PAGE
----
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What happens now that MPs have backed Rishi Sunak's Rwanda bill?

Rishi Sunak's flagship Rwanda legislation has been approved by MPs, but getting deportation flights off the ground remains far from a done deal.

The legislation will now be pushed further through the parliamentary sausage machine that includes the House of Lords, parliamentary ping pong, and then potentially a nod from the King.

But what exactly happens next, can the bill be changed - and could it even be stopped from becoming law?

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What next?

After passing its third reading in the House of Commons, it has to go through the exact same processes in the House of Lords.

This includes an initial vote - and then if it passes, peers can propose amendments. These would then be debated and voted on.

Due to the Lords regulating itself, the restrictions on the amount of time that can be taken to debate are looser, and so things can move slightly slower than in the Commons.

Unlike in the Commons, the Lords is not bound in the same way by government restrictions on what can be discussed or how long for.

After the House votes on what substantial amendments it wants to make, members "tidy-up" the bill to make sure there are no loopholes.

It is at this point that "ping pong" begins; the bill will bounce between the Commons and Lords, with each house voting on whether to accept the other's amendments.

There is a potential that the Lords could delay the bill until the next general election - but that is something which will be covered in a later section.

It is worth noting the government does not have a majority in the Lords - with 270 of 785 peers belonging to the Conservative Party.

Read more:
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Over what timeline could this proceed?

Another question is when the Lords will start considering the bill, and when voting will take place.

As with many things to do with the Westminster parliamentary process, very little is set in stone and the best we can do is take an educated guess.

One Labour source set out their expectation of how the next few months will go.

They said the earliest the Lords could have a debate and a vote is in the week starting 29 January.

The next step - when the upper chamber debates the bill and any potential changes - could take place between 12 February and 14 February, when the Commons is in recess.

The next set of voting in the Lords would likely take place towards the end of February or the start of March.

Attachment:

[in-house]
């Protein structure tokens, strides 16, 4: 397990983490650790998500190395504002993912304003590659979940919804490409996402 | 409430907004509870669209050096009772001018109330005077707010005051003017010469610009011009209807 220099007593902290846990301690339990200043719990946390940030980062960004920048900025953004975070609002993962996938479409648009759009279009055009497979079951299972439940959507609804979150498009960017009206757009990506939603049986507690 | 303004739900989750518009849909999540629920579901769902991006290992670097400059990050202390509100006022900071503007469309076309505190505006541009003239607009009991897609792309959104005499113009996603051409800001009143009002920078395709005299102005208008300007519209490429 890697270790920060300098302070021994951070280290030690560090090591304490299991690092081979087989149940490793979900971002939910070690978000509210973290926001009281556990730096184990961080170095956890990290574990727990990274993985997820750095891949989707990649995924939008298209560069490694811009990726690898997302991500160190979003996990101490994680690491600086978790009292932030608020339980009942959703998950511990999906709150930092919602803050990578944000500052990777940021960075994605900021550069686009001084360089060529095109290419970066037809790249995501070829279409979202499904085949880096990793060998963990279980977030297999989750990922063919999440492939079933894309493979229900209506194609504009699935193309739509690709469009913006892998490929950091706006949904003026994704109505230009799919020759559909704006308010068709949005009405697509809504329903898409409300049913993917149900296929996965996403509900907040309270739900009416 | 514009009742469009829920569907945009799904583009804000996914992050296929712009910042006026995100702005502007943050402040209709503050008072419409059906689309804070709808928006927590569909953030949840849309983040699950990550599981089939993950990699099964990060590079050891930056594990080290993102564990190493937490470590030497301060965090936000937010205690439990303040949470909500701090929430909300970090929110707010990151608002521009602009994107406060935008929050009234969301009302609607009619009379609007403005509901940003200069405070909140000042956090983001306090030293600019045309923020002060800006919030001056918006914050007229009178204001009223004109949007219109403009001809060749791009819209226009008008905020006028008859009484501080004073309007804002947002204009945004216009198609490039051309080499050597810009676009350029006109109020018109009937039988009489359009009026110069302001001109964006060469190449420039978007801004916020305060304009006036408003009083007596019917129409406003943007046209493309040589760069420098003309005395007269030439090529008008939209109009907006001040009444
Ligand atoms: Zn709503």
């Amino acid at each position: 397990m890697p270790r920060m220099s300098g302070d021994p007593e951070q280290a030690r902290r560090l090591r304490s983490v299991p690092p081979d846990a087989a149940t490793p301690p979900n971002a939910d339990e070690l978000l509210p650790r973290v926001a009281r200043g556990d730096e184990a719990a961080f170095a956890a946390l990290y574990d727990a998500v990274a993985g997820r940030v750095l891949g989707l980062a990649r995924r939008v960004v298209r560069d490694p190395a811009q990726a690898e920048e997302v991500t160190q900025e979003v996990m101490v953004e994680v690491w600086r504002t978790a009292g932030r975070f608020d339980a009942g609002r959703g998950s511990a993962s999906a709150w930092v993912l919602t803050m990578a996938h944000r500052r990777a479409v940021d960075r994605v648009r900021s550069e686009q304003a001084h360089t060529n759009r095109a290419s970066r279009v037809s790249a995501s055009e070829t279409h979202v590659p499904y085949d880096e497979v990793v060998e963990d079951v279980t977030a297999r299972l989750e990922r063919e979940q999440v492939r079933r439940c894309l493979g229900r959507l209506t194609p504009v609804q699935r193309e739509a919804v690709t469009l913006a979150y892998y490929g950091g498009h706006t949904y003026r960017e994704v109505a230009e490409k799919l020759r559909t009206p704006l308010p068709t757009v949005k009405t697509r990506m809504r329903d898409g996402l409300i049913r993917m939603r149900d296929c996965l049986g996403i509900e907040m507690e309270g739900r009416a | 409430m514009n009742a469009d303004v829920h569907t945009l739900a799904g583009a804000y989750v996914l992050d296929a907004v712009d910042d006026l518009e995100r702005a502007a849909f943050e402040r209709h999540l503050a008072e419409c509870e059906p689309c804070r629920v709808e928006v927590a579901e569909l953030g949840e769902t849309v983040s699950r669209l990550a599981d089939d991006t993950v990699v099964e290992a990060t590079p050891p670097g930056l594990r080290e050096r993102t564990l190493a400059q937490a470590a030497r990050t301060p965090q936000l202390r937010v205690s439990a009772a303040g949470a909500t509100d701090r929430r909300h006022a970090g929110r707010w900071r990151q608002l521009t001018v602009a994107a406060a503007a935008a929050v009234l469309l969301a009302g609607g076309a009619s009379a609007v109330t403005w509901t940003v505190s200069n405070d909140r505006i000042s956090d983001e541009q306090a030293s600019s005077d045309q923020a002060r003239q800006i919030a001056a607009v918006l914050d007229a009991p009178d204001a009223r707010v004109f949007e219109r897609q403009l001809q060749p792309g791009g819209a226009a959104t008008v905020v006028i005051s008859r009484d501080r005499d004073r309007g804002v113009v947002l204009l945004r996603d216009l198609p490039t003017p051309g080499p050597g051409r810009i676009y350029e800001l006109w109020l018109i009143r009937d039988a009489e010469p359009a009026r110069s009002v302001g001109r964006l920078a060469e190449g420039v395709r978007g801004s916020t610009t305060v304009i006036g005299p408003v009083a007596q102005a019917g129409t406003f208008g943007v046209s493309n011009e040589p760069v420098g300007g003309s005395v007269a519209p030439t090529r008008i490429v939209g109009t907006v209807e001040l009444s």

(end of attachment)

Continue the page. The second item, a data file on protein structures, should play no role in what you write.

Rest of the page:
Ping pong would likely begin in the second week of March. If the government gets the bill passed, then it is likely to take a few months for things to be put in place for flights to Rwanda to take off.

Could the Lords block the bill?

In short, yes.

In the first instance, members could simply vote down the legislation, although that is quite unlikely.

It could also be held up during the ping pong stage.

This would see the two houses adding and removing each other's amendments on repeated occasions.

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The Lords' ability to hold up legislation is normally balanced by the fact that a government can reintroduce a bill in a subsequent parliament session - which would mean after a King's Speech - and pass it without the Lords' consent.

But this step - included in the Parliament Act - also requires a minimum of a year between the first Commons vote on the legislation, and it passing the same House in the subsequent parliament.

Because an election needs to be called in December this year at the latest, it is possible for the Lords to wait out the clock until then - preventing the use of the Parliament Act.

In what may prove a difficult development for the government, a committee set up to evaluate international treaties on behalf of the Lords has recommended the treaty upon which the Safety of Rwanda Bill is based should not be ratified.

The International Agreements Committee said ratification "should wait until parliament is satisfied that the protections it provides have been fully implemented since parliament is being asked to make a judgement, based on the treaty, about whether Rwanda is safe".